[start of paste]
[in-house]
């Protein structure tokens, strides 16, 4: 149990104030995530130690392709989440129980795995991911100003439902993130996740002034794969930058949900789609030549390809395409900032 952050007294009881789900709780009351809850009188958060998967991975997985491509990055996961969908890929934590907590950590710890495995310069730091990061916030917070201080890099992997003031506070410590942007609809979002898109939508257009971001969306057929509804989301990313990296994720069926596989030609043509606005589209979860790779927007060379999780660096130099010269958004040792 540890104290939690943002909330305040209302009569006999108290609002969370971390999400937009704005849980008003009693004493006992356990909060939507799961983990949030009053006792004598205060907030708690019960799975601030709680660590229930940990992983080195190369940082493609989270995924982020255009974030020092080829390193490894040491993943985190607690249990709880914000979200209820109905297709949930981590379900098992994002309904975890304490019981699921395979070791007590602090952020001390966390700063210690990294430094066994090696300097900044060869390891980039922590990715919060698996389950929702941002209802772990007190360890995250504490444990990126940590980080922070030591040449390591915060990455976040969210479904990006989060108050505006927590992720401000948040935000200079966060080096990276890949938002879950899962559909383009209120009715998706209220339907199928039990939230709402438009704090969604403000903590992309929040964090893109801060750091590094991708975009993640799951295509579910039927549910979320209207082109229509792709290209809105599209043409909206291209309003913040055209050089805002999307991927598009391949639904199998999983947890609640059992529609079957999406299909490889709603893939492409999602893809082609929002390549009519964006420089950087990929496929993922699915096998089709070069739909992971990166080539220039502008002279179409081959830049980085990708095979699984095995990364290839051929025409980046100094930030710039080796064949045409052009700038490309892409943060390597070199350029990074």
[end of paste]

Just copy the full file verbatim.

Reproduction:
[in-house]
């Protein structure tokens, strides 16, 4: 149990104030995530130690392709989440129980795995991911100003439902993130996740002034794969930058949900789609030549390809395409900032 952050007294009881789900709780009351809850009188958060998967991975997985491509990055996961969908890929934590907590950590710890495995310069730091990061916030917070201080890099992997003031506070410590942007609809979002898109939508257009971001969306057929509804989301990313990296994720069926596989030609043509606005589209979860790779927007060379999780660096130099010269958004040792 540890104290939690943002909330305040209302009569006999108290609002969370971390999400937009704005849980008003009693004493006992356990909060939507799961983990949030009053006792004598205060907030708690019960799975601030709680660590229930940990992983080195190369940082493609989270995924982020255009974030020092080829390193490894040491993943985190607690249990709880914000979200209820109905297709949930981590379900098992994002309904975890304490019981699921395979070791007590602090952020001390966390700063210690990294430094066994090696300097900044060869390891980039922590990715919060698996389950929702941002209802772990007190360890995250504490444990990126940590980080922070030591040449390591915060990455976040969210479904990006989060108050505006927590992720401000948040935000200079966060080096990276890949938002879950899962559909383009209120009715998706209220339907199928039990939230709402438009704090969604403000903590992309929040964090893109801060750091590094991708975009993640799951295509579910039927549910979320209207082109229509792709290209809105599209043409909206291209309003913040055209050089805002999307991927598009391949639904199998999983947890609640059992529609079957999406299909490889709603893939492409999602893809082609929002390549009519964006420089950087990929496929993922699915096998089709070069739909992971990166080539220039502008002279179409081959830049980085990708095979699984095995990364290839051929025409980046100094930030710039080796064949045409052009700038490309892409943060390597070199350029990074």